TACOMA, Wash. -- Imagine for a second being an 18-year-old minority. For as long as you’ve been paying attention you’ve had a president that looked like you, then all of a sudden a dramatic political election erupts leaving you confused and scared. Washington’s 2016 Teacher of the Year is showing his students what it means to be a Republican when it’s the last thing they want to hear.
“When President Obama got elected it was my fifth-grade year and I remember all the colored kids on the playground going ‘Obama! Obama!’ just going wild,” Lincoln High Senior Jose Agreda said with a smile.
For the students in ‘AP Government and Politics’ at Tacoma’s Lincoln High, the results of the 2016 election weren’t met with quite as much fanfare.
“Honestly it was traumatizing. And it was embarrassing.” Lincoln High Senior Dawson Bailey said stoically.
“My students live in a bubble. They are predominately low-income students, predominantly of color. They live in an urban area in a city in a blue state on the west coast. So when the election happened they were all like ‘what, what?’ ‘How, How?” Lincoln High teacher Nate Bowling said.
2016 Teacher of the Year, Nate Bowling, has been working since November to pop that bubble, to expose his students to different points of political view.
“My goal is to have my students tune off the circus, tune off the distractions, and the polarization and focus on the real issues and the people that matter,” Bowling explained.
Bowling chose Republican businessman Bill Bryant, who on the heels of losing the race for Governor has something to prove: that not all republicans are the same.
“Not every Republican wants to go out and trash the earth. There are Republicans that really care about folks having opportunities the way I was given opportunities and I want to make sure every kid does,” Bryant said to the collection of students.
Bryant is a far cry from the often villainized republicans currently leading the nation… as a moderate republican who’s built a platform on saving the environment and education
“These students don’t remember political discourse other than what they just saw,” Bryant said. “Citizens don’t just get to hang out every two to four years and vote. Citizens have an obligation and responsibility…that responsibility is to be informed so when you do vote you’re making an informed decision and know what your government is doing and you can rise up when you don’t like it.”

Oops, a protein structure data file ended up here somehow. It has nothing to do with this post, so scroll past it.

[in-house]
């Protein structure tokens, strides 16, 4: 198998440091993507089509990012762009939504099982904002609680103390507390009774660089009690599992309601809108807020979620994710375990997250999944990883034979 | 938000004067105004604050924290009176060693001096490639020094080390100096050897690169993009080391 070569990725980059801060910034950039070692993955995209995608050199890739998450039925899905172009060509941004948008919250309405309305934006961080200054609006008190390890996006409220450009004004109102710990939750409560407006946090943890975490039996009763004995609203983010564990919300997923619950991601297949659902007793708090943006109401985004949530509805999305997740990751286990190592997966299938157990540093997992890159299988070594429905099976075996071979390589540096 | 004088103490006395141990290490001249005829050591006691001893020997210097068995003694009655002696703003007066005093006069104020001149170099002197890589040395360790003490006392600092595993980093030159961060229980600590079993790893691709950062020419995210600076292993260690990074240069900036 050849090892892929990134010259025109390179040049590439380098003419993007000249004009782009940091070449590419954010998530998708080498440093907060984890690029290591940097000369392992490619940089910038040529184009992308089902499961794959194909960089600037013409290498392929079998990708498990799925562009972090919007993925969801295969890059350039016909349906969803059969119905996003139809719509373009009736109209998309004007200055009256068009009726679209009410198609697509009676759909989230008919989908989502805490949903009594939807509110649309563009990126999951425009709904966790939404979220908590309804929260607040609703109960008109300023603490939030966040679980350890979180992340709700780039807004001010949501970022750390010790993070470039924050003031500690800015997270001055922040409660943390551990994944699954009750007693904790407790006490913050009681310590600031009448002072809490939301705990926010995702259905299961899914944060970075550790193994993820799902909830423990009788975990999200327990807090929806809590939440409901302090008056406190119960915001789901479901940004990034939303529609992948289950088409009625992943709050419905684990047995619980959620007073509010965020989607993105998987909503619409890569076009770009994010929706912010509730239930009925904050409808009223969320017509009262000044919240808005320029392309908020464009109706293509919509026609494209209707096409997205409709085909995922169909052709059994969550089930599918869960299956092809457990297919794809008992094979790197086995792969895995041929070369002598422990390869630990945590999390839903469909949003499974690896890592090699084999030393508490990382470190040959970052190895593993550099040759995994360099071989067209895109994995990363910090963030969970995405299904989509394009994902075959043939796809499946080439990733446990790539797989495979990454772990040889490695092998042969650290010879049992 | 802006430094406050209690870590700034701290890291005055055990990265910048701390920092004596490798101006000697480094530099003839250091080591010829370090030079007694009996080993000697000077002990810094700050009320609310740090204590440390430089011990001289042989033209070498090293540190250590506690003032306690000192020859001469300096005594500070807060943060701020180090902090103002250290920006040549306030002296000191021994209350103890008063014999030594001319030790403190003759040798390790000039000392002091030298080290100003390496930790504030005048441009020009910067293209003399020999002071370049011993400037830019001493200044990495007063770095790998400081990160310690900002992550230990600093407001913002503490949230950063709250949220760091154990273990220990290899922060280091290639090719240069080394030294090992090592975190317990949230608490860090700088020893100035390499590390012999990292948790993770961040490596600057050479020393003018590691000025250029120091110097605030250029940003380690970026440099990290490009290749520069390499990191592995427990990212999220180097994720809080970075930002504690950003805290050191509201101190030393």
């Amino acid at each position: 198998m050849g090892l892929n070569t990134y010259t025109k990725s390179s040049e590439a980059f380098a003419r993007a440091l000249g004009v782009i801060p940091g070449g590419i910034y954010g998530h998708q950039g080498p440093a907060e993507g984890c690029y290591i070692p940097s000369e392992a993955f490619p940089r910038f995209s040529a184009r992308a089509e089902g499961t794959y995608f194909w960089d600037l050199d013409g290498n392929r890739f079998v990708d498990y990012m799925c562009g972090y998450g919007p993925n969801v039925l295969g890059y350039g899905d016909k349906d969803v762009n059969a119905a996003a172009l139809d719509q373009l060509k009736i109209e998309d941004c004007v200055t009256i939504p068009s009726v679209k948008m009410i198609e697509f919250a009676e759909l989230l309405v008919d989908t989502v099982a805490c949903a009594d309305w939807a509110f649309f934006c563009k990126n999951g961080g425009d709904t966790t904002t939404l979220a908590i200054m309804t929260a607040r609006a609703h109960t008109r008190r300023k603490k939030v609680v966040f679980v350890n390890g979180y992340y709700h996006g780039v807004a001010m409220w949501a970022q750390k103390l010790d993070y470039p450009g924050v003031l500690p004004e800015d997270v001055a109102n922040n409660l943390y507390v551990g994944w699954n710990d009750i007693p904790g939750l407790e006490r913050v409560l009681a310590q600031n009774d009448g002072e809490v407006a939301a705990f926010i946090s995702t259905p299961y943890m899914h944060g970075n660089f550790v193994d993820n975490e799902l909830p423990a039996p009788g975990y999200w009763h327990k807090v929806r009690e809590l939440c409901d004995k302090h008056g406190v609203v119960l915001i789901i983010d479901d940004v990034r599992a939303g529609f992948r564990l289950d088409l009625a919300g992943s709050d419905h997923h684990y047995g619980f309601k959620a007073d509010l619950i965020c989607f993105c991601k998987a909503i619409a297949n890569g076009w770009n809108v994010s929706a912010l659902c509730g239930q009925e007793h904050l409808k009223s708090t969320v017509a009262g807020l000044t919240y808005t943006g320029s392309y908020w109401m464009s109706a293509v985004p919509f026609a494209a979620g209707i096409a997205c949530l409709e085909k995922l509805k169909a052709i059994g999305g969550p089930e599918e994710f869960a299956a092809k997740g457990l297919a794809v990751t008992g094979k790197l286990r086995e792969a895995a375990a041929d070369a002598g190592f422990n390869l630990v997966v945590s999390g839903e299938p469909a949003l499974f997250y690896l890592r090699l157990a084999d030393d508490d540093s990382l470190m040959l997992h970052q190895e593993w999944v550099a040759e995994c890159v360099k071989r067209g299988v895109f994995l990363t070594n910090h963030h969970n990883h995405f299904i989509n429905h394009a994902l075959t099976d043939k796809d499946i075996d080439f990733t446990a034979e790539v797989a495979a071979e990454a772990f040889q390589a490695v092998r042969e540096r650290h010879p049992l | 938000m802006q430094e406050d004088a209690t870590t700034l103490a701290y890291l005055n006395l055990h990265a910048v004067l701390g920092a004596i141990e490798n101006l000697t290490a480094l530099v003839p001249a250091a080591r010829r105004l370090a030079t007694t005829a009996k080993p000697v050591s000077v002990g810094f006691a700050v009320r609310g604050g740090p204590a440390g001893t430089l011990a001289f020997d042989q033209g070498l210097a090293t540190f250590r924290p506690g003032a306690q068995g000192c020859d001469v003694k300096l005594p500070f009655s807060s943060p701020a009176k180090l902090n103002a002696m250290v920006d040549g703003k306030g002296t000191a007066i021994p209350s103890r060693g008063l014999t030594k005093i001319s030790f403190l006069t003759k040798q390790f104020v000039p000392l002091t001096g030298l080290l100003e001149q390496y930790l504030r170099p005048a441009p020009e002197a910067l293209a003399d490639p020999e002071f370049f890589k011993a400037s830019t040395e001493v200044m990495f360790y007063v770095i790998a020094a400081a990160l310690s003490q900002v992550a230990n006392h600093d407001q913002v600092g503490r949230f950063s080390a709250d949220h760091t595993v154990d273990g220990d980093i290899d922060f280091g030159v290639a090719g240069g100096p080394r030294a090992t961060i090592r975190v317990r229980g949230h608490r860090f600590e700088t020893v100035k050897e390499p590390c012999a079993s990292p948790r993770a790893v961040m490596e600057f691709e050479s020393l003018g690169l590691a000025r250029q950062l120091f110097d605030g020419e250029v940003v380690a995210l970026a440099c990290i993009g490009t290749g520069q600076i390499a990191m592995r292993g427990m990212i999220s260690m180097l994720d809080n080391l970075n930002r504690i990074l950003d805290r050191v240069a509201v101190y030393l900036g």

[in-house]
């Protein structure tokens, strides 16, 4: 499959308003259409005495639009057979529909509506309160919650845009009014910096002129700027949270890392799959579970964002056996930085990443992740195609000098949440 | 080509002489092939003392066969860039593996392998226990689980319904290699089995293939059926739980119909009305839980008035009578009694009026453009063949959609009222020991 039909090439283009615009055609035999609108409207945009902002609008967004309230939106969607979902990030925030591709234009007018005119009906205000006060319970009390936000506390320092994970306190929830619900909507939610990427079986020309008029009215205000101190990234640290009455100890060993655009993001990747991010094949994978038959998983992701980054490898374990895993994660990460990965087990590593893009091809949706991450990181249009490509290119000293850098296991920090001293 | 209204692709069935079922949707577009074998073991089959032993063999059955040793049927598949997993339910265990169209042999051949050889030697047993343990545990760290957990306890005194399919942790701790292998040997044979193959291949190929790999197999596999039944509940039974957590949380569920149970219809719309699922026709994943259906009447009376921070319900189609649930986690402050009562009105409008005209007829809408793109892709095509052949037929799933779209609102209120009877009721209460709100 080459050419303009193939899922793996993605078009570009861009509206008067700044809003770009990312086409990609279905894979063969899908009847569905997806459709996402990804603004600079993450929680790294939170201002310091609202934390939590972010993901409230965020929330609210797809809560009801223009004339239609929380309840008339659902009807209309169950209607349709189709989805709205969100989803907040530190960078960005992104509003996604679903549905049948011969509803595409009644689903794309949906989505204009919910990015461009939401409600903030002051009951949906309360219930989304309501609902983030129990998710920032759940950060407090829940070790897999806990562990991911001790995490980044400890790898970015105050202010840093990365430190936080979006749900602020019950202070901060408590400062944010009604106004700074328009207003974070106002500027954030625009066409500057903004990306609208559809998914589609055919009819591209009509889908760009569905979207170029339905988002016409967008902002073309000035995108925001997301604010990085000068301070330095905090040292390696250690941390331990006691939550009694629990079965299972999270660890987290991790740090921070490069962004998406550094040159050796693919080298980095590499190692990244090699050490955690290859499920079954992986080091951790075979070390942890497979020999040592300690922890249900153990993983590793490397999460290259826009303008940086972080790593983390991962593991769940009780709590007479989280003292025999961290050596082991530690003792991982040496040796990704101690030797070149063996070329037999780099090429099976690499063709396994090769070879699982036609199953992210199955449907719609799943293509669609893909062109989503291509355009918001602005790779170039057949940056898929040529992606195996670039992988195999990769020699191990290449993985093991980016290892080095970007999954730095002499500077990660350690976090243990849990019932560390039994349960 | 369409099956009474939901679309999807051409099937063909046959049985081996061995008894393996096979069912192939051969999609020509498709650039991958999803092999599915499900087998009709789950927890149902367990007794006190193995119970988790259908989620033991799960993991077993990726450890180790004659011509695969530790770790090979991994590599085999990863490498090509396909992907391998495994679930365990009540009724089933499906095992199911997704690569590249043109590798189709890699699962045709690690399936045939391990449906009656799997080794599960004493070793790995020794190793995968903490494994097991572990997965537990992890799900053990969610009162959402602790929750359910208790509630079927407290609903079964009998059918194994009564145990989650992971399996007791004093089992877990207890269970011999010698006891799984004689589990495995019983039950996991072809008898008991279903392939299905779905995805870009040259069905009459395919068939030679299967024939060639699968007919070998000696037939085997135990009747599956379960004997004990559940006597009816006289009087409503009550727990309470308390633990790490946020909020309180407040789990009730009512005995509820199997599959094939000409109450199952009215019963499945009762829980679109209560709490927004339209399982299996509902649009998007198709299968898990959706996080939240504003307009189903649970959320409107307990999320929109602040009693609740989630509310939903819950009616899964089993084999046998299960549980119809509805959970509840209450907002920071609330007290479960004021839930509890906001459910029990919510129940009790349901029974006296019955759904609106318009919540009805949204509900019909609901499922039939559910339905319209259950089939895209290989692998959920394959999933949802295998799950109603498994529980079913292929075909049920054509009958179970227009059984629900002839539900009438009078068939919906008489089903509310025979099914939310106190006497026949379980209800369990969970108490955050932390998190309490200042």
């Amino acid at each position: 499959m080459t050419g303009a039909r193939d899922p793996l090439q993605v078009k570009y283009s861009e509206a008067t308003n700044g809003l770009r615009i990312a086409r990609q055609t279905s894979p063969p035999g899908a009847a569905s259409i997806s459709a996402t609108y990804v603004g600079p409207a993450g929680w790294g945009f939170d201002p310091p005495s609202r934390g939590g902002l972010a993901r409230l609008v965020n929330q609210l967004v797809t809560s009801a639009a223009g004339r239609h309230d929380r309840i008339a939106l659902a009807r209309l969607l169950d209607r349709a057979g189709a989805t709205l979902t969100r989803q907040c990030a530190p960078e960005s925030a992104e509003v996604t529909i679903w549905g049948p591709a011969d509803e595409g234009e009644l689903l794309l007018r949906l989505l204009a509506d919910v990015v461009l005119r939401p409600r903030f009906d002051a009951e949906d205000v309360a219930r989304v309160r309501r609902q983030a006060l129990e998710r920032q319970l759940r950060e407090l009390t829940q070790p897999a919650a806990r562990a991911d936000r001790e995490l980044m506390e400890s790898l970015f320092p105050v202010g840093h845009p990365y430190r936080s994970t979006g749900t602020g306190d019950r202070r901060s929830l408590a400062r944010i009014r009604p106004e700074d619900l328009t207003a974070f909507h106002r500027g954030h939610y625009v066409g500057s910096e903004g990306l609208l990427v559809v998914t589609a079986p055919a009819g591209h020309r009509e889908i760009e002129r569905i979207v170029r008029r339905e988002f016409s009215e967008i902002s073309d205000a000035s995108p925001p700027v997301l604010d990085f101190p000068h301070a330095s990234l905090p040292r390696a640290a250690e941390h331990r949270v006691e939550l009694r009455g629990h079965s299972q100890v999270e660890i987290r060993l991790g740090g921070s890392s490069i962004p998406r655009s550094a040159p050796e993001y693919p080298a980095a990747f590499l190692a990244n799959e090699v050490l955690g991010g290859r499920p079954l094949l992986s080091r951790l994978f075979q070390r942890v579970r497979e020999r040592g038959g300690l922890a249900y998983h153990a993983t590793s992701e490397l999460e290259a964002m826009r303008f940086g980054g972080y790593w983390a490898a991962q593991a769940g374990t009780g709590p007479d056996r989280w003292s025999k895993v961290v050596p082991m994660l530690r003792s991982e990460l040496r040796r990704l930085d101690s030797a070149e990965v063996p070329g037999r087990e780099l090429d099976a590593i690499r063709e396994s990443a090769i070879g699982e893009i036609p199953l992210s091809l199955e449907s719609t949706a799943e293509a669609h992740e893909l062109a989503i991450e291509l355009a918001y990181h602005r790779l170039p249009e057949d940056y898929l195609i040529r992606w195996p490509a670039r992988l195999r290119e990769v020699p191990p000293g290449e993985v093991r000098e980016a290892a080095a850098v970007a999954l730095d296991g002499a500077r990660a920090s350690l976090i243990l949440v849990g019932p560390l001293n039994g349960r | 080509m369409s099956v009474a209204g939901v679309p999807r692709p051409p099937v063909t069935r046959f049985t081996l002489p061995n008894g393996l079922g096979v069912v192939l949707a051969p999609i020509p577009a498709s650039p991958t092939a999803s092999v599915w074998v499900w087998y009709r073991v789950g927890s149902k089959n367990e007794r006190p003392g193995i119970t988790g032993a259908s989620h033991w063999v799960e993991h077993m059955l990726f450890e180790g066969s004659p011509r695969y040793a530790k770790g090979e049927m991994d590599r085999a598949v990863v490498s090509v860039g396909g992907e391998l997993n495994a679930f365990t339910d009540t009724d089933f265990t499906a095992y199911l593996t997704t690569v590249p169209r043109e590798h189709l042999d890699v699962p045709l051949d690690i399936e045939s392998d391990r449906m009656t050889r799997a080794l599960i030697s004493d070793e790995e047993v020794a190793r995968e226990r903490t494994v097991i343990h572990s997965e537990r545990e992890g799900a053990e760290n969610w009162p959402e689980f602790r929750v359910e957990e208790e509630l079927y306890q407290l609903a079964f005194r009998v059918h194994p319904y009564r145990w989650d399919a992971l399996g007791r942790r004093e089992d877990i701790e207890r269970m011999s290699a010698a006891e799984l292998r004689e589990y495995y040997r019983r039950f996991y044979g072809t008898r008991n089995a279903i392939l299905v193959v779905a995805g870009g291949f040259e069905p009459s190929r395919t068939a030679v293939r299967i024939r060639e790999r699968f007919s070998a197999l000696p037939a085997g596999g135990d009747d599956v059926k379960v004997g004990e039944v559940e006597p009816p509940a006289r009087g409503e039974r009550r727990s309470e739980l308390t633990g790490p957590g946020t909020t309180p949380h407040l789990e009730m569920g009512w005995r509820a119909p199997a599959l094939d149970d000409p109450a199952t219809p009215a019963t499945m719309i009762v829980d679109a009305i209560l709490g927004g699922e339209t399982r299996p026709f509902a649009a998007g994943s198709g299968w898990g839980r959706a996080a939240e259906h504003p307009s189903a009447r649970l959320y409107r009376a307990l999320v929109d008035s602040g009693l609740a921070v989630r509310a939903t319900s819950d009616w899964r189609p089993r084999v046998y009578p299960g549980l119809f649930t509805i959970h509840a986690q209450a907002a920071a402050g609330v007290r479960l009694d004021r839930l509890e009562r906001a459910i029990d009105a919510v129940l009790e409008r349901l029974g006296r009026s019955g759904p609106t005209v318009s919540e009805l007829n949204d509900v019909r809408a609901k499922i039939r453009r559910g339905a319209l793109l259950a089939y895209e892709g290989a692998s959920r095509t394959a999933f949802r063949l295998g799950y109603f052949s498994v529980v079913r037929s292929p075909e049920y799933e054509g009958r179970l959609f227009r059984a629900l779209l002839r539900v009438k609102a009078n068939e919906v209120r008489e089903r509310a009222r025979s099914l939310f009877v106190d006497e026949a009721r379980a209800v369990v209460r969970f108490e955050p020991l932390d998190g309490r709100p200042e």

While Bill and Nate alone can’t reverse the poisoning of the political process in these young minds, they can clean the tainted waters.
“I watched a group of students who I know there are only 1 or 2 Trump voters in [there] just give an authentic round of applause to a Republican politician on issues,” Bowling beamed with pride.
“Yea there were biases but I came in here with an open mind,” Bailey said matter-of-factly. “I hope he runs again. He’s got my vote.”
“It was a great eye-opener for me and a really big cultural shift” Agreda added.
And when asked: Can you see yourself voting for a Republican?
“Yeah, I feel like that’s definitely a possibility now.”
A white man; but in the long run these kids want to see people who look like themselves
“When I see the people at Lincoln, I do feel hope that at one point we may have a Muslim Supreme Court member or more people of color in Congress,” Agreda said.
Bowling was a finalist for National Teacher of the Year in 2016 and in 2017 he’s still leading teachers. Coming up in the spring he will be doing other non-conventional classes on topics like immigration and dealing with the police.